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How to support children experiencing aggressive outbursts

Child development

Anger, aggression, frustration, delight, sadness and fear are common emotions and behaviours exhibited by young children.

In fact if you ask most parents, it’s not uncommon to see all of these and more on display in a single day!

For the most part this is all part of normal development and a child’s journey towards self-regulation, but managing certain behaviours in young children can be quite difficult for parents and early learning educators.

Today we’re talking to Troy Dunn, Goodstart’s National Inclusive Practices Consultant, about the best ways to manage aggressive outbursts.

What are the typical forms of aggressive behaviour in young children?
Aggressive outbursts are usually goal-oriented, so understanding what the child’s goals are forms the basis for an appropriate reaction by an adult to diffuse the situation.

The outburst could be about wanting something another child has, or not wanting to switch from one task to another, or be in reaction to something the child perceives as being a threat to their security.

Behaviours typical of aggressive outbursts include:
  • Yelling
  • Tantrums
  • Throwing objects
  • Hitting, kicking, biting or pushing
According to Troy, aggressive outbursts are nearly always associated with a child’s attempt to make a social connection.

“Young children and toddlers can use things like biting, pushing and hitting as ways to connect with their world,” Troy says.

“At this age they’re yet to develop the self-regulation skills to make these connections in more socially appropriate ways and it may be that an outburst is a strategy that works for them.”

What to do if a child seems out of control
Troy believes that we often try to do too much when a child is in the middle of an outburst, when in reality doing less is usually more effective.

“When the child is in the moment of the behaviour, it can be really hard to respond and a lot of educators and parents express that it’s difficult to know the right moves to make,” Troy says.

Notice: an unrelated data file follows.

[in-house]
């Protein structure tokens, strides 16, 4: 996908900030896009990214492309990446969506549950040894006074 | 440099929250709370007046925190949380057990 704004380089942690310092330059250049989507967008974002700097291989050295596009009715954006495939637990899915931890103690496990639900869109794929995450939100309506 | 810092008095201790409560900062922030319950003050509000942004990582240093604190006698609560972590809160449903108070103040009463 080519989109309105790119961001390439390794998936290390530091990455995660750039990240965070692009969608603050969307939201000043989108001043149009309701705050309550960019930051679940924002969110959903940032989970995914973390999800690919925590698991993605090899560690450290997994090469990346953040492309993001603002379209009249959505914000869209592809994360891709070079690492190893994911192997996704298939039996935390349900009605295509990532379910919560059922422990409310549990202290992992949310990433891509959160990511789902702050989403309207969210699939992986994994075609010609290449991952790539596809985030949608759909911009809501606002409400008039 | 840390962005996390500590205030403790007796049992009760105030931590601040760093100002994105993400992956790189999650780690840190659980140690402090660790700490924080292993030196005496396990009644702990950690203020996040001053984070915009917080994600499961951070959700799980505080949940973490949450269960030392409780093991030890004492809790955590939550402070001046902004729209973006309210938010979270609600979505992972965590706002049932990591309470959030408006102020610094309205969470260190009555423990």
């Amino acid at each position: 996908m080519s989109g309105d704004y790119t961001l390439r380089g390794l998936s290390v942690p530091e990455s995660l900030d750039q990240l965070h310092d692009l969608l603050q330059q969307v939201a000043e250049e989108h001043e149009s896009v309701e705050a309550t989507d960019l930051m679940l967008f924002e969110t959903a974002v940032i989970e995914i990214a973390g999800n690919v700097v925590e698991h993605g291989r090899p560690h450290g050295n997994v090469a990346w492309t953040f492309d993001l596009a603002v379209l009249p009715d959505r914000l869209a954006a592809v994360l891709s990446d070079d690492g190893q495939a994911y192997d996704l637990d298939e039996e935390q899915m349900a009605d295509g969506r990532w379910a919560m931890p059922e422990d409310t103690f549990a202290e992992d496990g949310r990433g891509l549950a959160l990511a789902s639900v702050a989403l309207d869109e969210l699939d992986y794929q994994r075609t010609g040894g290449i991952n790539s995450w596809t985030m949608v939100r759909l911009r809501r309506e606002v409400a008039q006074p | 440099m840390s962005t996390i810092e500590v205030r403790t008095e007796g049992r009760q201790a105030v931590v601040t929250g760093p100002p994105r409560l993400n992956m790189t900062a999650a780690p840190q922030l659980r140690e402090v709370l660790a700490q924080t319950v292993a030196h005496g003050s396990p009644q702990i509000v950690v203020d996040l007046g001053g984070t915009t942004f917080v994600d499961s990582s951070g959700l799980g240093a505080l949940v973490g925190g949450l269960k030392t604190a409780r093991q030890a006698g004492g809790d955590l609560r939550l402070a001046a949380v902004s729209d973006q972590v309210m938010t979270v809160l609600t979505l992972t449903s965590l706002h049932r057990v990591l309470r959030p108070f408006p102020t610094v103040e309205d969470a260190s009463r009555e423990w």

“When we think about a child who’s out of control and being aggressive, a lot of times we try to teach in that moment and in reality the teaching piece has to stop.”

Troy believes that in stressful situations, such as in the midst of an aggressive outburst, a child’s brain quickly reverts into fight or flight mode which means the child has a very limited ability to understand or process instructions.

So under these conditions, what’s the best course of action for parents to take? According to Troy, there are four things you should consider doing to diffuse an aggressive outburst:
  • Minimise your role in it. This is partly to ensure your reaction is kept simple, and partly to reduce an audience which can sometimes fuel or prolong the outburst.
  • Remain emotionally neutral. This can be challenging for parents as it’s really hard to remain calm when you’re trying to protect or when you feel like you’ve lost control of a situation.
  • Minimise the language you use and keep your instructions very clear and simple. You might direct the child to a safer place, or calmly reassure them.
  • Do what you can to ensure everyone is safe. Sometimes it’s easier to remove other children from the area than it is to interrupt a child in the middle of an outburst to move them.
“Moving other children away can sometimes diffuse the situation quite quickly, as without an audience the child’s desired response may not happen,” Troy says.

What can you do to prevent outbursts?
Preventing outbursts entirely is unrealistic with young children and will remain so until they’ve fully developed their emotional regulation skills, which may not be until the age of seven or eight.

But outbursts often have familiar triggers, and Troy believes that identifying these triggers and understanding the needs of the child are key.

“To limit outbursts we really need to understand why the child is expressing these behaviours.

“I would start to look at whether there is a safety need that’s not being met - is there anything that’s made the child feel unsafe? If there is, then our job is to make the child feel safe before we talk to them about the situation.

“Other triggers could include spaces being too crowded or noisy, or not having enough toys or equipment for them to use.

“Young children are very ego-centric and expecting them to happily share is unrealistic, so we either need to manage the amount of resources available or the times when they’re available.”

Preventing outbursts provides more space to start teaching the child better strategies to cope with people and situations. And once emotions have settled, Troy says it’s very important to quickly re-establish the relationship.

“When the behaviour has settled down, it’s really important to reconnect with the child to show them you’re not only there when there’s something big happening, but that you care and want to repair the relationship with them.”
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